A series of likely precedent-setting rulings regarding gender stereotyping was recently issued by the UK advertising regulator Advertising Standards Authority (ASA). These are the first rulings issued by the ASA following the issuance of new rules issued by the regulator that prohibit ads featuring “harmful gender stereotypes.” The issuance of ASA’s new rules and the publicity regarding the recent enforcement action may encourage similar complaints to the Canadian advertising regulator, Ad Standards and may impact Ad Standard’s enforcement of its Gender Portrayal Guidelines.
In a series of three rulings issued on the same day, the ASA upheld gender stereotyping complaints made against ads run by Mondelez UK Ltd. And Volkswagen Group UK Ltd., but did not uphold similar complaints made against an ad run by Nestle UK Ltd. In issuing the three rulings simultaneously, it appears that the ASA is attempting to provide some advertisers with some guidance regarding how it will apply its gender stereotyping rules going forward.
The Mondelez ad promoting Philadelphia cream cheese was criticized for portraying the stereotype that men were unable to care for children as well as women. The Volkswagen ad was criticized for showing men engaged in “adventurous” activities, while the women were shown in “passive” or “stereotypical care-giving” roles. In both cases, the ASA concluded that these ads perpetuated harmful gender stereotypes.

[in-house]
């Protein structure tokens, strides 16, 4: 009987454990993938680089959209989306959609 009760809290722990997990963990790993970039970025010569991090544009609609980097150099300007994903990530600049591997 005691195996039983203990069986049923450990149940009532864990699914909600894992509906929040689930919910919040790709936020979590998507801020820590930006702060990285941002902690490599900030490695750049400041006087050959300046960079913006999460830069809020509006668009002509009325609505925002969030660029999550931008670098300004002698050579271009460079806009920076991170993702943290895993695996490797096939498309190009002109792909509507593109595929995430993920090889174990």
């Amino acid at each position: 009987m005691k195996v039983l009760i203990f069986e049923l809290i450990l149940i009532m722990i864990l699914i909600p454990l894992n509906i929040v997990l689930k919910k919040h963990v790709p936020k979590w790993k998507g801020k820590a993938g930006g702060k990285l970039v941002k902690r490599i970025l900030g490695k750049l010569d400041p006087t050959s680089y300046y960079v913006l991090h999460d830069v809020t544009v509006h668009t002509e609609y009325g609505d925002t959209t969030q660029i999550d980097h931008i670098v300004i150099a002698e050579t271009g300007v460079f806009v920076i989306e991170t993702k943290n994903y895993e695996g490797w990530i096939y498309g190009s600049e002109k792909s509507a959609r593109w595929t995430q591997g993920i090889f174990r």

In contrast, the ASA did not uphold the complaint against the Nestle ad promoting its Buxton brand of bottle water which featured a female ballet dancer, a male drummer and a male rower – which complainants viewed as activities stereotypically associated with these genders. The ASA stated that, when considering the ad in its entirety, viewers would understand that the ad was less focused on the specific activities of the characters and more focused the drive and talent that had allowed them to excel in their chosen fields – and accordingly held that the ad did not perpetuate harmful gender stereotypes.
While there has been limited enforcement under Ad Standards’ Gender Portrayal Guidelines to date, their broad language likely supports similar complaints under the Canadian Code of Advertising Standards. Only time will tell if the publicity generated by the ASA’s recent rulings will prompt an update of the Gender Portrayal Guidelines (which were last updated in 1993) or result in increased complaints to Ad Standards alleging harmful gender stereotypes. Our experience is that Canadian regulators closely monitor developments in similar jurisdictions and believe that Canadian advertisers should take increased care in reviewing their ads to minimize potential complaints related to gender stereotyping.
Links of Interest
For more information regarding Canadian advertising, competition and foreign investment review law please contact Chris Hersh of this article or any member of our Competition, International Trade & Foreign Investment Group.
The author of this article gratefully acknowledges the contributions of summer student Stacey Weltman.